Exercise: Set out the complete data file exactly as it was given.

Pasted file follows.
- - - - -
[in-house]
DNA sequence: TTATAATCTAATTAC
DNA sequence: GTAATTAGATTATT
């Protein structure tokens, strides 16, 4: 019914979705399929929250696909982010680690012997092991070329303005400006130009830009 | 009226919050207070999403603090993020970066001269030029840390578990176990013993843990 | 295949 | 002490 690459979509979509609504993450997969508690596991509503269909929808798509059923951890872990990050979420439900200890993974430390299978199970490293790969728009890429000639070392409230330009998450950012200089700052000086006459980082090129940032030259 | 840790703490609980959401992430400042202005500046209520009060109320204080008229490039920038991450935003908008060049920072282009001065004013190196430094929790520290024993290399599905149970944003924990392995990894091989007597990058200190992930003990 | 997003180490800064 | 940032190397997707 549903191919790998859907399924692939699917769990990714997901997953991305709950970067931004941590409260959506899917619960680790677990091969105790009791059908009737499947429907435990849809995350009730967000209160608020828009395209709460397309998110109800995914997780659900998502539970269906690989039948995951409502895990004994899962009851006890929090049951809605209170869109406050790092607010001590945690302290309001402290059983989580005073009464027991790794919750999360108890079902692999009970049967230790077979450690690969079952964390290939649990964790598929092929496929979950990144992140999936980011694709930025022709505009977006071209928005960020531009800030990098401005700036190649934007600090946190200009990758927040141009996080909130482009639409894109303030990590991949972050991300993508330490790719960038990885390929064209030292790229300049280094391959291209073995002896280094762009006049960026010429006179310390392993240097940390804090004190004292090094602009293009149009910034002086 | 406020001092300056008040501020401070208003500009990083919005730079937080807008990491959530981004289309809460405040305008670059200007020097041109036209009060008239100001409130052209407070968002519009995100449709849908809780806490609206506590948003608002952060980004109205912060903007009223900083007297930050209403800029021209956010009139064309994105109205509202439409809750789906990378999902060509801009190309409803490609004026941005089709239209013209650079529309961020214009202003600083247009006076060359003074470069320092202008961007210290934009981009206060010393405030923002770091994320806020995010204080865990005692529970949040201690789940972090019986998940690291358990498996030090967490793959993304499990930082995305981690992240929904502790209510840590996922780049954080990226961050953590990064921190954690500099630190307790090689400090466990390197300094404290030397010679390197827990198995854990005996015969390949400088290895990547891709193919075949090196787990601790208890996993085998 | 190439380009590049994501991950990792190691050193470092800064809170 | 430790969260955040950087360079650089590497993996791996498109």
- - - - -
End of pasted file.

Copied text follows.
[in-house]
DNA sequence: TTATAATCTAATTAC
DNA sequence: GTAATTAGATTATT
């Protein structure tokens, strides 16, 4: 019914979705399929929250696909982010680690012997092991070329303005400006130009830009 | 009226919050207070999403603090993020970066001269030029840390578990176990013993843990 | 295949 | 002490 690459979509979509609504993450997969508690596991509503269909929808798509059923951890872990990050979420439900200890993974430390299978199970490293790969728009890429000639070392409230330009998450950012200089700052000086006459980082090129940032030259 | 840790703490609980959401992430400042202005500046209520009060109320204080008229490039920038991450935003908008060049920072282009001065004013190196430094929790520290024993290399599905149970944003924990392995990894091989007597990058200190992930003990 | 997003180490800064 | 940032190397997707 549903191919790998859907399924692939699917769990990714997901997953991305709950970067931004941590409260959506899917619960680790677990091969105790009791059908009737499947429907435990849809995350009730967000209160608020828009395209709460397309998110109800995914997780659900998502539970269906690989039948995951409502895990004994899962009851006890929090049951809605209170869109406050790092607010001590945690302290309001402290059983989580005073009464027991790794919750999360108890079902692999009970049967230790077979450690690969079952964390290939649990964790598929092929496929979950990144992140999936980011694709930025022709505009977006071209928005960020531009800030990098401005700036190649934007600090946190200009990758927040141009996080909130482009639409894109303030990590991949972050991300993508330490790719960038990885390929064209030292790229300049280094391959291209073995002896280094762009006049960026010429006179310390392993240097940390804090004190004292090094602009293009149009910034002086 | 406020001092300056008040501020401070208003500009990083919005730079937080807008990491959530981004289309809460405040305008670059200007020097041109036209009060008239100001409130052209407070968002519009995100449709849908809780806490609206506590948003608002952060980004109205912060903007009223900083007297930050209403800029021209956010009139064309994105109205509202439409809750789906990378999902060509801009190309409803490609004026941005089709239209013209650079529309961020214009202003600083247009006076060359003074470069320092202008961007210290934009981009206060010393405030923002770091994320806020995010204080865990005692529970949040201690789940972090019986998940690291358990498996030090967490793959993304499990930082995305981690992240929904502790209510840590996922780049954080990226961050953590990064921190954690500099630190307790090689400090466990390197300094404290030397010679390197827990198995854990005996015969390949400088290895990547891709193919075949090196787990601790208890996993085998 | 190439380009590049994501991950990792190691050193470092800064809170 | 430790969260955040950087360079650089590497993996791996498109």